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Annals of African Medicine
Annals of African Medicine Society
ISSN: 1596-3519
Vol. 10, No. 4, 2011, pp. 290-293
Bioline Code: am11061
Full paper language: English
Document type: Research Article
Document available free of charge

Annals of African Medicine, Vol. 10, No. 4, 2011, pp. 290-293

 en Should non acute and recurrent headaches have neuroimaging before review by a Neurologist?- A review in a Southern Nigerian Tertiary Hospital
Imarhiagbe, Frank Aiwansoba. & Ogbeide, Ehi


Background: Headache is a common complaint in general practice and it is known that most headaches are primary and that the yield of neuroimaging like cranial computed tomography (CT) in headache is generally low. In this study, we were able to demonstrate that the yield of neuroimaging in non-acute and recurrent headache could be higher if cases are reviewed first by a specialist Neurologist before cranial CT.
Method: Seventy-four cases that were referred to the specialist neurology clinic with complaints of chronic and recurrent headaches without focal neurological deficit that had CT scan were reviewed consecutively using the short form of the International Classification of Headache Disorders second edition (ICHD 2) criteria after their demographics of age, sex were captured, to find out the proportion and characteristics of study cases that had identifiable cranial lesions on cranial CT scan. All cases were reviewed by a specialist Neurologist before CT scan and all CT films were reviewed by a specialist Radiologist. Age, sex and the distribution of CT findings were described from a frequency table and mean age of study cases with and without identifiable lesions on CT were compared with t-test for any significant difference and the effect of gender on the presence of identifiable lesions was tested with chi square and the agreement between clinical and CT diagnoses were tested on kappa statistics.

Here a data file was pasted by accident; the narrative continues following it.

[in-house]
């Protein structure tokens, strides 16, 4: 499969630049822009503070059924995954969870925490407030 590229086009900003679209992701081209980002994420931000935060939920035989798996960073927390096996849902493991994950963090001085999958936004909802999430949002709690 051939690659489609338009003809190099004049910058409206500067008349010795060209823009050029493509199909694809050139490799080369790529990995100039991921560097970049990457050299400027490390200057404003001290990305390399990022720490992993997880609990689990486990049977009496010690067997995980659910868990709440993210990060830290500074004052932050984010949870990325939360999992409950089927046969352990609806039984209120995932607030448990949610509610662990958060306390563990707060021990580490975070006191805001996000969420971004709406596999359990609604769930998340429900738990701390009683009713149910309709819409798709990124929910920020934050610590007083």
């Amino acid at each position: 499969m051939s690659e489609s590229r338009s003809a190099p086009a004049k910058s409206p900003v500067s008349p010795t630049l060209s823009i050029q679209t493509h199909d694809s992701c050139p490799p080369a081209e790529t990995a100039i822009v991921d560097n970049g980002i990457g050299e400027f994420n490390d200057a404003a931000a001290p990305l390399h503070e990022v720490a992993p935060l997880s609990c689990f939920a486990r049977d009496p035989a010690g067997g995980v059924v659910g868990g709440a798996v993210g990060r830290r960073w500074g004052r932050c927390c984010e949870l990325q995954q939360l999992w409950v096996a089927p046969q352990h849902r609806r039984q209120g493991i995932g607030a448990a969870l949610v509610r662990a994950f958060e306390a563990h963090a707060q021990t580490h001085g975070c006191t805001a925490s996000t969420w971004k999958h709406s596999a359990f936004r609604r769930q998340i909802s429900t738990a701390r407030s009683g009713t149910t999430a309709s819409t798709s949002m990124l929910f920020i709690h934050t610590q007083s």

Results: (1) Mean age of cases was 37.55 (22.06) years. (2) No significant effect of gender was found on intracranial lesions (P = 0.345). (3) Intracranial lesions were found in 47.3% of cases and the mean age was higher compared to cases with normal findings on cranial CT (P = 0.019). (4) Clinical and CT diagnoses agreed in 56.2% of the cases (P = 0.000).
Conclusion: The high yield of intracranial lesions may be accounted for by the method of selection of cases for cranial CT.

Headaches, neurologist, tomography

© Copyright 2011 Annals of African Medicine.
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